by Hans Liang, President, LA County Deputy Probation Officers’ Union, AFSCME Local 685
Witness LA’s Celeste Fremon has declared that the LA County juvenile halls are neither safe for youth nor for the staff or rehabilitative service providers working there. Ms. Fremon has, at long last, spoken truth to power and it is past time for change – which is precisely what LA County’s dedicated probation officers have been saying for decades.
But it’s about more than safety.
LA County’s juvenile probation facilities, which exist solely to respond to the court-ordered placement of justice-involved youth into these facilities, are not delivering on what these youth and their families demand: a physical environment that is designed for restorative justice and rehabilitation.
Simply put, justice-involved youth need programming in a secure, home-like environment that meets their mental, emotional, and psychological needs.
LA County Probation facilities are aged and jail-like. They are not safe and secure spaces for programming, counseling, dental and eye care, or trauma-informed psychological treatment for challenged youth. And the county does not provide adequate training for probation officers, most of whom have undergraduate and graduate degrees in social work and treatment for challenged youth.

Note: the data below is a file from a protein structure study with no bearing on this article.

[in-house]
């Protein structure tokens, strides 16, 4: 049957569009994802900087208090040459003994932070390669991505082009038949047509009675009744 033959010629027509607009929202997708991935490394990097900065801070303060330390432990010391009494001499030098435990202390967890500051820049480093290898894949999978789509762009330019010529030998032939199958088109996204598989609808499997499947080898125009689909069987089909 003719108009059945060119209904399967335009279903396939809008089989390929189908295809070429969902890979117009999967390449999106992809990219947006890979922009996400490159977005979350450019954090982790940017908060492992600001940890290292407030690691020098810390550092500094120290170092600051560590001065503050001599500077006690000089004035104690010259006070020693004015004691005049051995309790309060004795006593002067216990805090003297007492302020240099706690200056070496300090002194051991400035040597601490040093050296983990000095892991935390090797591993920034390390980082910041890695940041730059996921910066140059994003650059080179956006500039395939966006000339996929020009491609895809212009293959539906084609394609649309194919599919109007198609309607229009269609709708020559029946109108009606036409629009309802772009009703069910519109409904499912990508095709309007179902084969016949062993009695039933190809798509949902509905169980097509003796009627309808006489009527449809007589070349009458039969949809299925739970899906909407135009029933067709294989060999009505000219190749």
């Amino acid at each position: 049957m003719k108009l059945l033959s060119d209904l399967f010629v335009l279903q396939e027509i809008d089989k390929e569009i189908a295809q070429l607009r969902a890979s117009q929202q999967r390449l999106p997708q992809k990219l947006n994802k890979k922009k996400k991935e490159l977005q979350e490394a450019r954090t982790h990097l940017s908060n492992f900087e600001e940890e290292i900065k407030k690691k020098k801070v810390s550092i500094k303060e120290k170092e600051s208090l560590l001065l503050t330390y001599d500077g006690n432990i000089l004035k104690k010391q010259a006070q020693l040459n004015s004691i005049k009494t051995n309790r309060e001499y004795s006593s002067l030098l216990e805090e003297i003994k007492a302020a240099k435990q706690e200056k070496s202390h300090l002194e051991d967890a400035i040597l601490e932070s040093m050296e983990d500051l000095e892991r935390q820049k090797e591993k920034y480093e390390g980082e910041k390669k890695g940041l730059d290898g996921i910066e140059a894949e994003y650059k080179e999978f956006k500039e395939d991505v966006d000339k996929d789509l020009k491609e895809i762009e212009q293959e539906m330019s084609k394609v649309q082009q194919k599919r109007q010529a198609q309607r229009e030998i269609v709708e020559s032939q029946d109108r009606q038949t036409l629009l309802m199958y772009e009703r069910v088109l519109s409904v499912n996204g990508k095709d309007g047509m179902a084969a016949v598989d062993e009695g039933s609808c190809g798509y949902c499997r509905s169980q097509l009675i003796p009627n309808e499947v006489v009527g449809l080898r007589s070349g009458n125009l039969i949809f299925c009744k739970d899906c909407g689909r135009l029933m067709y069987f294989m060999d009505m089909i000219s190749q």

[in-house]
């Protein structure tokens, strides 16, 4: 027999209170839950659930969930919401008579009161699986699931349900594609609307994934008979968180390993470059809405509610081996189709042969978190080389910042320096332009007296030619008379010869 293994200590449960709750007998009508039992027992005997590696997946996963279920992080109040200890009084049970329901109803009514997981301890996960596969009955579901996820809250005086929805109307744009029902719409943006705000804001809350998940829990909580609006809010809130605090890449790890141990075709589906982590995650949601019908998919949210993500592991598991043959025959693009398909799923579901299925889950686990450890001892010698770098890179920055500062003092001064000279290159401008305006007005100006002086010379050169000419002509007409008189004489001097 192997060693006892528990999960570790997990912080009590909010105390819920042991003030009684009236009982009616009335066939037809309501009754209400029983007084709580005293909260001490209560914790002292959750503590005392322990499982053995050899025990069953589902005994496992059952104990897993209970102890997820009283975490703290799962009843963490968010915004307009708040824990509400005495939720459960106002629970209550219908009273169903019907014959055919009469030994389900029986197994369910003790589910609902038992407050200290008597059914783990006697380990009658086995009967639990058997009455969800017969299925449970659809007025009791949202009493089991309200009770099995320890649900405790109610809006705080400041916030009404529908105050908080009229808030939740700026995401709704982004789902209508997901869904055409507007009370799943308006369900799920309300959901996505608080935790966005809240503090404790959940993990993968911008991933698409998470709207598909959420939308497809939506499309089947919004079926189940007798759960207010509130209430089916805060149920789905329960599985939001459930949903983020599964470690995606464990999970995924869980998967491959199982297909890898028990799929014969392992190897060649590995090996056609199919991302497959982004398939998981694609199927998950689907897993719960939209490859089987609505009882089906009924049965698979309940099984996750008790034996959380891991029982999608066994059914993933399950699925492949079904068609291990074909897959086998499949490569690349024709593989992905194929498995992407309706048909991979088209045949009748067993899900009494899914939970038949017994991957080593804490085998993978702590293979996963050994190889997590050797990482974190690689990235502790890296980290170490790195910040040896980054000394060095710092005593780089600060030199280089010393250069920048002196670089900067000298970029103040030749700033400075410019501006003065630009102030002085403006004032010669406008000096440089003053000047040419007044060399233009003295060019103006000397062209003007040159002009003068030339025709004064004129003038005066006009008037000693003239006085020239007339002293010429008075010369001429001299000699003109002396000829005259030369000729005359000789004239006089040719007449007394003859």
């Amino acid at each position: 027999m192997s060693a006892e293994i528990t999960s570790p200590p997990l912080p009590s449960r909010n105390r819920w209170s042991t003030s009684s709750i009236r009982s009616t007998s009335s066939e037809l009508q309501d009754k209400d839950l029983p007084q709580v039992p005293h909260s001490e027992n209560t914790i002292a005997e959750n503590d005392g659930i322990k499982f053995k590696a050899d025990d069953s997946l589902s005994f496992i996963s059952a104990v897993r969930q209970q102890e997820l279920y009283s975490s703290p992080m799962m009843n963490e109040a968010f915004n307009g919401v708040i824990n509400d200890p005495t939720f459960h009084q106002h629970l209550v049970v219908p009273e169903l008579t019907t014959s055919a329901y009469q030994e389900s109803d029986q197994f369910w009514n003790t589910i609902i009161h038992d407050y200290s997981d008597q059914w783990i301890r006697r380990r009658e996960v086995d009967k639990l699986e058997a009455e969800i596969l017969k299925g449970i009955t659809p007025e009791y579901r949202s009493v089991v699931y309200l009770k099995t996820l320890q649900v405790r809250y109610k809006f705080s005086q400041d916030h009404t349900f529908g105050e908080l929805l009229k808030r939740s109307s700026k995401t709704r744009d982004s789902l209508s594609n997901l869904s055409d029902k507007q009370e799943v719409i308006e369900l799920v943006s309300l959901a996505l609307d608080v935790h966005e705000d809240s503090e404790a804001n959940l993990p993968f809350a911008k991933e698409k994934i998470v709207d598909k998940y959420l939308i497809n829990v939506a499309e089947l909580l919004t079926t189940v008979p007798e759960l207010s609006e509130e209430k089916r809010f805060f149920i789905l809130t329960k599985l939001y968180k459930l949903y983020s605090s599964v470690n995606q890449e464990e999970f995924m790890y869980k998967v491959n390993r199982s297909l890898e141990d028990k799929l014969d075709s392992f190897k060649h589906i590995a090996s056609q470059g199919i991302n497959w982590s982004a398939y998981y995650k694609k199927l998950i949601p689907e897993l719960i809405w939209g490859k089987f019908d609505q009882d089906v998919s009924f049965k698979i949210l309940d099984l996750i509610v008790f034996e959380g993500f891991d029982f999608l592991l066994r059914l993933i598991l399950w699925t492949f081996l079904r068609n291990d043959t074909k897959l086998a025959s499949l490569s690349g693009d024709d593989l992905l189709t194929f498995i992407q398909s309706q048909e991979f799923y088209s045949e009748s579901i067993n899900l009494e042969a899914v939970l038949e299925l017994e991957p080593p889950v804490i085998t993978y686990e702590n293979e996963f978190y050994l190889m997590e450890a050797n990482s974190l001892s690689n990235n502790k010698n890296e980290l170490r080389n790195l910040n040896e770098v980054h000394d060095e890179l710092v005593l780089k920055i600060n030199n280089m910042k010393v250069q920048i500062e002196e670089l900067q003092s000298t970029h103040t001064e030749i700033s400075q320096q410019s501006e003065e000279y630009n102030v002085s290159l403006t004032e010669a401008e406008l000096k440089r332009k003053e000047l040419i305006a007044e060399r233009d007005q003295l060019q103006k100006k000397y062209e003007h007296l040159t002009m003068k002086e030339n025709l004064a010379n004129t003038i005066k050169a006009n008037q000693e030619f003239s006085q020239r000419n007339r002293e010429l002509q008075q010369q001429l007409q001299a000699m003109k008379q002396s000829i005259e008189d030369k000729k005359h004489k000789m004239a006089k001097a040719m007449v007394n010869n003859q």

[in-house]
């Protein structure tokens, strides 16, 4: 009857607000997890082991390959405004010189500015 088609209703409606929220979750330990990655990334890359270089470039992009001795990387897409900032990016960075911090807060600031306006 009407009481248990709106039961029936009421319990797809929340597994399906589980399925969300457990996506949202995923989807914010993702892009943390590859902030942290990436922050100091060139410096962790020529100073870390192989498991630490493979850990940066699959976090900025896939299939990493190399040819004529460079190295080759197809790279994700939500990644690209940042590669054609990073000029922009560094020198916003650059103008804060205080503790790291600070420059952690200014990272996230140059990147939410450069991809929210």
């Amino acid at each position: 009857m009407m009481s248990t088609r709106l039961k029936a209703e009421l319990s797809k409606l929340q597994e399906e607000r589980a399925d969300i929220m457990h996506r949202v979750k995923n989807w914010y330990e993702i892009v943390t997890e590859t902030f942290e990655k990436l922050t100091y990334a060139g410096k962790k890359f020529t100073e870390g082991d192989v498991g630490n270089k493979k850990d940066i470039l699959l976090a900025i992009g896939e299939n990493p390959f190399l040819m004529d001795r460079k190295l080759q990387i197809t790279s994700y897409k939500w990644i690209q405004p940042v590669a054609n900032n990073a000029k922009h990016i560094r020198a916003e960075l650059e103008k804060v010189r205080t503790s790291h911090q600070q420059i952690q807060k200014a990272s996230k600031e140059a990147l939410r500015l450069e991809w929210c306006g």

That’s why the LA County Deputy Probation Officers Union is sponsoring Assembly Bill 695, introduced on February 13, by Assemblymember Blanca Pacheco.
AB 695 addresses the need for modern, secure, and youth-centered facilities that enhance the rehabilitative function of the LA County Probation Department. LA County must meet the basic needs of detained youth and, more critically, must meet the expanded requirement of providing a “home-like” environment that enhances rehabilitation.
Specifically, we are calling for a wholesale renovation of Central Juvenile Hall, Camp Joseph Paige, Dorothy Kirby Center, and Barry J. Nidorf Juvenile Hall to assure that youth are housed in an environment that is conducive to rehabilitation, including safe restrooms and learning spaces. Further, we are calling for a new training facility for officers to assure that we are up to the task.
LA County probation officers are dedicated to rehabilitating justice-involved youth. We are ready to answer the call for change.
AB 695 is a giant step in the right direction, and we encourage all stakeholders to commit to investing in LA’s justice-involved youth by supporting this important legislation.